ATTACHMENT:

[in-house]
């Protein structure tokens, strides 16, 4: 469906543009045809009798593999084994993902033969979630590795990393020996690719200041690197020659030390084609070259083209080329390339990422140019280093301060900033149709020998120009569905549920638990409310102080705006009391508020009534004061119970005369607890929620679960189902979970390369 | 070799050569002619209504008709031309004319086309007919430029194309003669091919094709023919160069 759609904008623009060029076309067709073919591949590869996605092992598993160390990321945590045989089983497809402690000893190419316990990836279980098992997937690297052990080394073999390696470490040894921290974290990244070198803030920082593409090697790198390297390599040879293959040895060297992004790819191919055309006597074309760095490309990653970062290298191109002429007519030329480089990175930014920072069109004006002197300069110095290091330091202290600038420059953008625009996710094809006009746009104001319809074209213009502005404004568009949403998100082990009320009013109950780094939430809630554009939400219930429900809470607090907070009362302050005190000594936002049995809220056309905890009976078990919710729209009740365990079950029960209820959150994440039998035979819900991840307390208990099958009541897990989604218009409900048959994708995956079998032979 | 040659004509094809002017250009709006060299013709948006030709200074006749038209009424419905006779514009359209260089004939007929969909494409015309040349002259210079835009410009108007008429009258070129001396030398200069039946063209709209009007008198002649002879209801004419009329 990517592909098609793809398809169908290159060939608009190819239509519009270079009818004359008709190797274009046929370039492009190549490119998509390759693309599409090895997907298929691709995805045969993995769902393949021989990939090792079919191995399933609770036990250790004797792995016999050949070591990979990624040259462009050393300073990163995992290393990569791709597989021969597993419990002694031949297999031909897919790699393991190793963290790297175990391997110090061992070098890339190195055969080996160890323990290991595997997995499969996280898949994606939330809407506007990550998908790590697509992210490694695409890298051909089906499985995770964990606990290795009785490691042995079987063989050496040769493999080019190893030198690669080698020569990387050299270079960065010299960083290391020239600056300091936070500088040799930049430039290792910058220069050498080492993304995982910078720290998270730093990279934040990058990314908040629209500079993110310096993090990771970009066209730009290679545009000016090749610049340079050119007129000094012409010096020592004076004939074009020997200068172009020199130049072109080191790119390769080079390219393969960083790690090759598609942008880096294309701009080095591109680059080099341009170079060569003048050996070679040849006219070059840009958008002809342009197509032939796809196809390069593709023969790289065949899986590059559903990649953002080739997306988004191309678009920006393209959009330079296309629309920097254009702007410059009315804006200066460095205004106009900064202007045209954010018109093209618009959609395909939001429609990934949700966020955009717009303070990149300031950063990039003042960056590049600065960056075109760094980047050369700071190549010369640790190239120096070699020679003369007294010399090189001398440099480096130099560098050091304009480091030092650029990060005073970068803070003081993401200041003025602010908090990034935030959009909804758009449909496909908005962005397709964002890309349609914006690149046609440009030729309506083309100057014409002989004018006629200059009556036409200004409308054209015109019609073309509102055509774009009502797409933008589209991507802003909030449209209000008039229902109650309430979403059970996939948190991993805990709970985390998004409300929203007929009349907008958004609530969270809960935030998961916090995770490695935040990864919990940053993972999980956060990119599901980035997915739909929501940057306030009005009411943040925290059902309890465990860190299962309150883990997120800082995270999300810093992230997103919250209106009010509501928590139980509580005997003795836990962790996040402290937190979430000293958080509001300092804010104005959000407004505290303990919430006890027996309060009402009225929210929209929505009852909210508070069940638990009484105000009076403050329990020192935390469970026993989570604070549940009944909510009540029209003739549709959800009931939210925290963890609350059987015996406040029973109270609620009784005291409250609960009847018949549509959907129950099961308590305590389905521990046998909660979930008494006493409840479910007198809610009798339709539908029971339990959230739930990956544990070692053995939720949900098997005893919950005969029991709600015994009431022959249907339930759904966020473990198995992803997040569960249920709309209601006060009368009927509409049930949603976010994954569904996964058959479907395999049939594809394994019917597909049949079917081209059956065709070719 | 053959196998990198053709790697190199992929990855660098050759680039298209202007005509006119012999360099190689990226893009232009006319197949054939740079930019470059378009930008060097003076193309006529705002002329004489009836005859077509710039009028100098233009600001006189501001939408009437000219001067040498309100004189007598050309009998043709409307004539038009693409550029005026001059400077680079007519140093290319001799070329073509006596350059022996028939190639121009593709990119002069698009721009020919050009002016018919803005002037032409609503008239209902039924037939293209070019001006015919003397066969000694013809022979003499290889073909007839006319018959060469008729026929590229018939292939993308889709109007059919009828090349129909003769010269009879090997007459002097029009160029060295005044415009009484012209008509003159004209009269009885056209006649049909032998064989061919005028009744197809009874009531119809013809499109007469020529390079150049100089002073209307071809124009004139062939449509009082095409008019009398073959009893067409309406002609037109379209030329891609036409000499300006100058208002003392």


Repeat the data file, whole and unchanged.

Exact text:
[in-house]
């Protein structure tokens, strides 16, 4: 469906543009045809009798593999084994993902033969979630590795990393020996690719200041690197020659030390084609070259083209080329390339990422140019280093301060900033149709020998120009569905549920638990409310102080705006009391508020009534004061119970005369607890929620679960189902979970390369 | 070799050569002619209504008709031309004319086309007919430029194309003669091919094709023919160069 759609904008623009060029076309067709073919591949590869996605092992598993160390990321945590045989089983497809402690000893190419316990990836279980098992997937690297052990080394073999390696470490040894921290974290990244070198803030920082593409090697790198390297390599040879293959040895060297992004790819191919055309006597074309760095490309990653970062290298191109002429007519030329480089990175930014920072069109004006002197300069110095290091330091202290600038420059953008625009996710094809006009746009104001319809074209213009502005404004568009949403998100082990009320009013109950780094939430809630554009939400219930429900809470607090907070009362302050005190000594936002049995809220056309905890009976078990919710729209009740365990079950029960209820959150994440039998035979819900991840307390208990099958009541897990989604218009409900048959994708995956079998032979 | 040659004509094809002017250009709006060299013709948006030709200074006749038209009424419905006779514009359209260089004939007929969909494409015309040349002259210079835009410009108007008429009258070129001396030398200069039946063209709209009007008198002649002879209801004419009329 990517592909098609793809398809169908290159060939608009190819239509519009270079009818004359008709190797274009046929370039492009190549490119998509390759693309599409090895997907298929691709995805045969993995769902393949021989990939090792079919191995399933609770036990250790004797792995016999050949070591990979990624040259462009050393300073990163995992290393990569791709597989021969597993419990002694031949297999031909897919790699393991190793963290790297175990391997110090061992070098890339190195055969080996160890323990290991595997997995499969996280898949994606939330809407506007990550998908790590697509992210490694695409890298051909089906499985995770964990606990290795009785490691042995079987063989050496040769493999080019190893030198690669080698020569990387050299270079960065010299960083290391020239600056300091936070500088040799930049430039290792910058220069050498080492993304995982910078720290998270730093990279934040990058990314908040629209500079993110310096993090990771970009066209730009290679545009000016090749610049340079050119007129000094012409010096020592004076004939074009020997200068172009020199130049072109080191790119390769080079390219393969960083790690090759598609942008880096294309701009080095591109680059080099341009170079060569003048050996070679040849006219070059840009958008002809342009197509032939796809196809390069593709023969790289065949899986590059559903990649953002080739997306988004191309678009920006393209959009330079296309629309920097254009702007410059009315804006200066460095205004106009900064202007045209954010018109093209618009959609395909939001429609990934949700966020955009717009303070990149300031950063990039003042960056590049600065960056075109760094980047050369700071190549010369640790190239120096070699020679003369007294010399090189001398440099480096130099560098050091304009480091030092650029990060005073970068803070003081993401200041003025602010908090990034935030959009909804758009449909496909908005962005397709964002890309349609914006690149046609440009030729309506083309100057014409002989004018006629200059009556036409200004409308054209015109019609073309509102055509774009009502797409933008589209991507802003909030449209209000008039229902109650309430979403059970996939948190991993805990709970985390998004409300929203007929009349907008958004609530969270809960935030998961916090995770490695935040990864919990940053993972999980956060990119599901980035997915739909929501940057306030009005009411943040925290059902309890465990860190299962309150883990997120800082995270999300810093992230997103919250209106009010509501928590139980509580005997003795836990962790996040402290937190979430000293958080509001300092804010104005959000407004505290303990919430006890027996309060009402009225929210929209929505009852909210508070069940638990009484105000009076403050329990020192935390469970026993989570604070549940009944909510009540029209003739549709959800009931939210925290963890609350059987015996406040029973109270609620009784005291409250609960009847018949549509959907129950099961308590305590389905521990046998909660979930008494006493409840479910007198809610009798339709539908029971339990959230739930990956544990070692053995939720949900098997005893919950005969029991709600015994009431022959249907339930759904966020473990198995992803997040569960249920709309209601006060009368009927509409049930949603976010994954569904996964058959479907395999049939594809394994019917597909049949079917081209059956065709070719 | 053959196998990198053709790697190199992929990855660098050759680039298209202007005509006119012999360099190689990226893009232009006319197949054939740079930019470059378009930008060097003076193309006529705002002329004489009836005859077509710039009028100098233009600001006189501001939408009437000219001067040498309100004189007598050309009998043709409307004539038009693409550029005026001059400077680079007519140093290319001799070329073509006596350059022996028939190639121009593709990119002069698009721009020919050009002016018919803005002037032409609503008239209902039924037939293209070019001006015919003397066969000694013809022979003499290889073909007839006319018959060469008729026929590229018939292939993308889709109007059919009828090349129909003769010269009879090997007459002097029009160029060295005044415009009484012209008509003159004209009269009885056209006649049909032998064989061919005028009744197809009874009531119809013809499109007469020529390079150049100089002073209307071809124009004139062939449509009082095409008019009398073959009893067409309406002609037109379209030329891609036409000499300006100058208002003392």